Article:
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The U.S. Food and Drug Administration is "pushing very hard" to release a proposed rule that would establish its authority over e-cigarettes, the head of the agency said amid concerns the products pose a risk to children.
FDA Commissioner Margaret Hamburg told senators at a Congressional budget hearing on Thursday that it has taken too long to move the rule forward and that she expects the proposal to be ready for release "very soon."
The FDA's proposal is currently being examined by the White House's Office of Management and Budget, which reviews potential regulations to assess their economic impact. OMB, which has been reviewing the proposal for roughly five months, has not said when it will be finished with its assessment.
A growing chorus of public health advocates and lawmakers are pressing for prompt release of the proposal, arguing that the delay presents risks to children who may be attracted to the sweet flavors often contained in e-cigarettes.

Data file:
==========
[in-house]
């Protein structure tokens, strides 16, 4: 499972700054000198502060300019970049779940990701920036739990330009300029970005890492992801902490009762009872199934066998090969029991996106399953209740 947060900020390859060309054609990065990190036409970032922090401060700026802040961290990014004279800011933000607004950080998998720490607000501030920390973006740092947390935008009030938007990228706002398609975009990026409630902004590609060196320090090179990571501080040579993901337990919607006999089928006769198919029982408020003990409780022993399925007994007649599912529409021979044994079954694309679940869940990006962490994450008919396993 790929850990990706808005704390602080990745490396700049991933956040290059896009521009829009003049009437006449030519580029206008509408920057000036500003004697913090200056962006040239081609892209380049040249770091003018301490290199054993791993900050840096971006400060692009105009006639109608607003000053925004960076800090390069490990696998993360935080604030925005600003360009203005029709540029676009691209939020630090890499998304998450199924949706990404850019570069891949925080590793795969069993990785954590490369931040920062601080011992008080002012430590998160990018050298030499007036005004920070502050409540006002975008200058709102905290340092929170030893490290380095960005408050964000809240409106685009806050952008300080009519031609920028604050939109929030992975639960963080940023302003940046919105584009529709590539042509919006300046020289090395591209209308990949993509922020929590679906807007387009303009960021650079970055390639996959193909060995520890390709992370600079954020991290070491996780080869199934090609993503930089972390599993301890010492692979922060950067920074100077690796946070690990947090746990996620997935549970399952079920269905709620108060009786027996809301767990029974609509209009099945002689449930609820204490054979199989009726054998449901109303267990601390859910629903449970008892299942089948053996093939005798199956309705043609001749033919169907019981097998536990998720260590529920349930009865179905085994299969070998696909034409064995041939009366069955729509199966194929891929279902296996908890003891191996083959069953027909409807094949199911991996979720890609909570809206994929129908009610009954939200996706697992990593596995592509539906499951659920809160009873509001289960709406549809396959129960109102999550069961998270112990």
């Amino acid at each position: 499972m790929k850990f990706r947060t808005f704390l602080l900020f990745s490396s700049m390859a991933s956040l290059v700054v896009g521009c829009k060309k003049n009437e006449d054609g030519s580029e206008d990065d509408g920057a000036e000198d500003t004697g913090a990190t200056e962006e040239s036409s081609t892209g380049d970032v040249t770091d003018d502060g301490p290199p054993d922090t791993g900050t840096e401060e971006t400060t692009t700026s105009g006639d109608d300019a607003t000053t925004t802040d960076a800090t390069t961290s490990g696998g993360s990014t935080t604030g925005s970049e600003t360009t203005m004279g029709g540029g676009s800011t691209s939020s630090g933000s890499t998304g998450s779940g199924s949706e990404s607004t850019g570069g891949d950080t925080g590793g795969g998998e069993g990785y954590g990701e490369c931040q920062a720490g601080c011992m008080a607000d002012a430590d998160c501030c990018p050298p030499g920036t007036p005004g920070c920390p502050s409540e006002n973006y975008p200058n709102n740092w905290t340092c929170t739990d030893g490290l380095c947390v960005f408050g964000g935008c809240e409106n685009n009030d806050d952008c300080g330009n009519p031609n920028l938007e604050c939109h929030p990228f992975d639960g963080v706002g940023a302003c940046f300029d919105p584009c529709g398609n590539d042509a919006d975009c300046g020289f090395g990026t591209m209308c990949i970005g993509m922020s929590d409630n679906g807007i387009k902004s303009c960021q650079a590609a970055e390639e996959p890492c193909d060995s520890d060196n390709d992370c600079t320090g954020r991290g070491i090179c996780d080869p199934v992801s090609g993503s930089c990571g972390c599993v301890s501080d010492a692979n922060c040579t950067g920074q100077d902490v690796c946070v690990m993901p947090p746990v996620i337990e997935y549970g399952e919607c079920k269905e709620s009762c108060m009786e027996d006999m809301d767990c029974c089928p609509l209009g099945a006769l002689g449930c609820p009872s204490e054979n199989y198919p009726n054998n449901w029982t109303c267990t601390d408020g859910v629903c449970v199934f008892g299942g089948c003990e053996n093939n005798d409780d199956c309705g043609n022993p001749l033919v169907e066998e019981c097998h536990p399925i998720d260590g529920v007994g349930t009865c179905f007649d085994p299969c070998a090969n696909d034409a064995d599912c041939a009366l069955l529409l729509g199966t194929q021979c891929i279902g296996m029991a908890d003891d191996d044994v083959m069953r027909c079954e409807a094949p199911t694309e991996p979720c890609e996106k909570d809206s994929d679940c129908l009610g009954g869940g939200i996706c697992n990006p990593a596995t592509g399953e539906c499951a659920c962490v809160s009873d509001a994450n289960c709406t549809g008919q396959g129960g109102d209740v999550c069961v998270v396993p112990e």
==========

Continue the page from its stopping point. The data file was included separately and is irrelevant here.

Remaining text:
Sen. Jeff Merkley, Democrat of Oregon, told Hamburg that the agency's delays were "disgraceful" since makers of products such as tutti-frutti flavored e-cigarettes and strawberry-flavored cigars have "an insidious strategy to addict our children to nicotine."
Hamburg said the criticisms were fair. "I do believe that very soon I will be able to call you, and say the deeming rule is out," she said.
A law passed in 2009 gave the FDA the authority to regulate cigarettes, smokeless tobacco and roll-your-own tobacco. It also gave the agency the power to "deem" other tobacco products to be within its jurisdiction but it must first issue a rule to that effect.